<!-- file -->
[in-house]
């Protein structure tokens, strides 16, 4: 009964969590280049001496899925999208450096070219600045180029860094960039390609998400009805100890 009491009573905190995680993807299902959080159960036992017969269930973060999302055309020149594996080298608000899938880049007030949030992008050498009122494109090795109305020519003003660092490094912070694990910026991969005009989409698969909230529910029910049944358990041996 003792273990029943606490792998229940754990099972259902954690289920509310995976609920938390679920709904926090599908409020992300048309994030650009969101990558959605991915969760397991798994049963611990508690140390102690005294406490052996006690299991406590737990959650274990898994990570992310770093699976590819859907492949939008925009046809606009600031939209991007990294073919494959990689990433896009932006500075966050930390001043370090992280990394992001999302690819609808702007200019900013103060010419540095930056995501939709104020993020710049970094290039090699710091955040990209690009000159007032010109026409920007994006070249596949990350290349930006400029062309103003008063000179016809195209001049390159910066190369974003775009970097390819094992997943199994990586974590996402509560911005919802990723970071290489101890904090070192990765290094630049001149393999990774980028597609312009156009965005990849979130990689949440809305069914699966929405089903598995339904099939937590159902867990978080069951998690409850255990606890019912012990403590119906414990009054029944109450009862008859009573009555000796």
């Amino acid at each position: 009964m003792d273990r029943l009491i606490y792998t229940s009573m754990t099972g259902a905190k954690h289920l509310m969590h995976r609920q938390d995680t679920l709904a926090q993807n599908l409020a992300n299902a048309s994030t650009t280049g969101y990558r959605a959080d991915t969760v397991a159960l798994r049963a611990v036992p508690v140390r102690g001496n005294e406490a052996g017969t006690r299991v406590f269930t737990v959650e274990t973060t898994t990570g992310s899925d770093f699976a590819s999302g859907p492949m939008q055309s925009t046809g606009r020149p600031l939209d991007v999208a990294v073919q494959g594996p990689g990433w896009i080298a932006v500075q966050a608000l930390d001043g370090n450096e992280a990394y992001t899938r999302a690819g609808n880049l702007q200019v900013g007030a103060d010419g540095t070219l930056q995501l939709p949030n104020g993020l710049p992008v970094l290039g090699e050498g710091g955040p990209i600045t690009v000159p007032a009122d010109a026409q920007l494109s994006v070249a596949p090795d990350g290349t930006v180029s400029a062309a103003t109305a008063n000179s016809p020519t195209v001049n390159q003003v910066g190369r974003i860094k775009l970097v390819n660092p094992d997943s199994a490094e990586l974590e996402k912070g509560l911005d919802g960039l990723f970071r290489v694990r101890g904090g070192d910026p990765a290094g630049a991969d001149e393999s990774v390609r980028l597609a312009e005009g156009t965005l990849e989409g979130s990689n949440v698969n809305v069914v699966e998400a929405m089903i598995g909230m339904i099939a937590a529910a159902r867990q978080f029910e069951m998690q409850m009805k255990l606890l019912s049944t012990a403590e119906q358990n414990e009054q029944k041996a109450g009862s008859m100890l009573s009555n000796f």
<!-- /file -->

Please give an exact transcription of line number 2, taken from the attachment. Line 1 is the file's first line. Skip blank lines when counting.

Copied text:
């Protein structure tokens, strides 16, 4: 009964969590280049001496899925999208450096070219600045180029860094960039390609998400009805100890 009491009573905190995680993807299902959080159960036992017969269930973060999302055309020149594996080298608000899938880049007030949030992008050498009122494109090795109305020519003003660092490094912070694990910026991969005009989409698969909230529910029910049944358990041996 003792273990029943606490792998229940754990099972259902954690289920509310995976609920938390679920709904926090599908409020992300048309994030650009969101990558959605991915969760397991798994049963611990508690140390102690005294406490052996006690299991406590737990959650274990898994990570992310770093699976590819859907492949939008925009046809606009600031939209991007990294073919494959990689990433896009932006500075966050930390001043370090992280990394992001999302690819609808702007200019900013103060010419540095930056995501939709104020993020710049970094290039090699710091955040990209690009000159007032010109026409920007994006070249596949990350290349930006400029062309103003008063000179016809195209001049390159910066190369974003775009970097390819094992997943199994990586974590996402509560911005919802990723970071290489101890904090070192990765290094630049001149393999990774980028597609312009156009965005990849979130990689949440809305069914699966929405089903598995339904099939937590159902867990978080069951998690409850255990606890019912012990403590119906414990009054029944109450009862008859009573009555000796």